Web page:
April 10, 2008

Postnarrative Structure


Film has been wedded to narrative from its inception. The essence of film, a succession of still images in sequence, implies linearity and the progression of a narrative. The elements of film involve both duration (time spent) and perception. Our perceptions of the sequential images of individual frames of film transform it imperceptibly into a “story” whether we recognize a “plot” or simply observe a succession of abstract images.

Stan Douglas expands the narrative structure of film through his use of repetition to create variance within sequential imagery and sound. His Overture (1986) is simplicity itself, with archival (yet far from pristine) 16mm footage of a railway trip through a mountainous landscape viewed from the locomotive’s perspective. Frequent tunnels interrupt the flow of imagery as the train enters the darkness within, eventually to emerge and continue wending its way down the tracks. Coupled with this black-and-white footage is a “narrative voice-over” which speaks of the moments before sleep and waking in darkness:

“When I awoke in the middle of the night, I could not even be sure at first who I was; for it always happened when I awoke like this, and my mind struggled in an unsuccessful attempt to discover where I was, everything revolved around me through the darkness: things, places, years. These shifting and confused gusts of memory never lasted more than a few seconds; it often happened that in my brief spell of uncertainty as to where I was, I did not distinguish the various suppositions of which it was composed any more than when we watch a horse running we isolate the successive positions of its body as they appear upon a bioscope.”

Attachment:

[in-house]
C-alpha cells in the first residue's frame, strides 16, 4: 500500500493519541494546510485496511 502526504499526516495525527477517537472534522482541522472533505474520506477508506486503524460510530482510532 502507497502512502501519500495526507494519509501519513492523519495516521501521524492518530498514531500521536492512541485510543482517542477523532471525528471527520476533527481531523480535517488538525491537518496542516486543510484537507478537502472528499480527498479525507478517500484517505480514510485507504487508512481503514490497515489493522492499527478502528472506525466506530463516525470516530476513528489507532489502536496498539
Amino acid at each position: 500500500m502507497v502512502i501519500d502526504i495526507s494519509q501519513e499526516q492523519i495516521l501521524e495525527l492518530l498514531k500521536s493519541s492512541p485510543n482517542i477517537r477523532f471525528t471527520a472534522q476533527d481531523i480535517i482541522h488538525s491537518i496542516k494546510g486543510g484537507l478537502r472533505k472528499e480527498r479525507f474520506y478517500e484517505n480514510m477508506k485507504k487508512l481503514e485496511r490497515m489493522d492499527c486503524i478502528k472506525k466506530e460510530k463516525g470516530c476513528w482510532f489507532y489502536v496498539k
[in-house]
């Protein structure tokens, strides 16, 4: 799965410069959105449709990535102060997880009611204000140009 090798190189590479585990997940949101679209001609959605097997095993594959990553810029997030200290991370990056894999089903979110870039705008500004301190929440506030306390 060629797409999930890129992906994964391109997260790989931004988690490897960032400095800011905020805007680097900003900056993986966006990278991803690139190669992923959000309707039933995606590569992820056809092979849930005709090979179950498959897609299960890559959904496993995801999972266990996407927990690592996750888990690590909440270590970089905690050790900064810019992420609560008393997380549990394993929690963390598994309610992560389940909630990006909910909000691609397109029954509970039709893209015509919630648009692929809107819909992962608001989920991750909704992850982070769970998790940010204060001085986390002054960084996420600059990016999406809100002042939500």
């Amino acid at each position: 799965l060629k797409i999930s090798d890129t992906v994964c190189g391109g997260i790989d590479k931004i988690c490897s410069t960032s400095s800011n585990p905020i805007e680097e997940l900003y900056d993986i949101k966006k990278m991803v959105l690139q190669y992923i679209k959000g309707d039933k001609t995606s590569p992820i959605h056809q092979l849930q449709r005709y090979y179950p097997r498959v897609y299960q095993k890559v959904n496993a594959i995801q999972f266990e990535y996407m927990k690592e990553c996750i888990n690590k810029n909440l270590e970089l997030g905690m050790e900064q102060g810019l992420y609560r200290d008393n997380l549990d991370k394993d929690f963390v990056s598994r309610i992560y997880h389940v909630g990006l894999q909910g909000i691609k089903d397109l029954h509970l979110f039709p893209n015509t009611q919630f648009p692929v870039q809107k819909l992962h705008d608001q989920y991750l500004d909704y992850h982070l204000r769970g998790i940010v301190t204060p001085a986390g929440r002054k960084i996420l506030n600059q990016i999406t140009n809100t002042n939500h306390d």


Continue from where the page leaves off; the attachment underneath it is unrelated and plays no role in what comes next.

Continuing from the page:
The words are from the opening pages, or “overture,” of Marcel Proust’s Remembrance of Things Past.(1) Douglas has referred to Proust’s ideas about memory, both voluntary and involuntary, and habit as presenting an “opposition between human time and mechanical time.”(2) It is significant that two of the most influential machines of the 19th Century dominate Douglas’s Overture and the audience “witnesses one machine’s view of another machine’s trip through a landscape.” The first machine is the film projector (which is in visible proximity to the audience) that illuminates the filmed journey through the Canadian Rocky Mountains from the second machine’s POV (the locomotive).

I would say there is a third “machine” present, that being Douglas’s conceptual “idea” which becomes a “machine that makes the art.”(3) For it is the happenstance of simultaneity that provides this deceptively simple artwork with its resonance of memory and time. Our memory is tested as we visually observe and finally recognize that the film is indeed a “loop” of the train’s multiple entrances and exits from mountain tunnels, just as we audibly begin to discern certain phrases in the narrator’s intonation that have become repetitive. This eventual recognition and “discovery” enables us to both ascertain our perceptual connection to art and to reflect on the questionable nature of “consciousness.”

There are three different film segments of the locomotive’s trip, interspersed with black film leader as the train enters the tunnels, and Douglas references the “uncertainties” of the original Proustian text: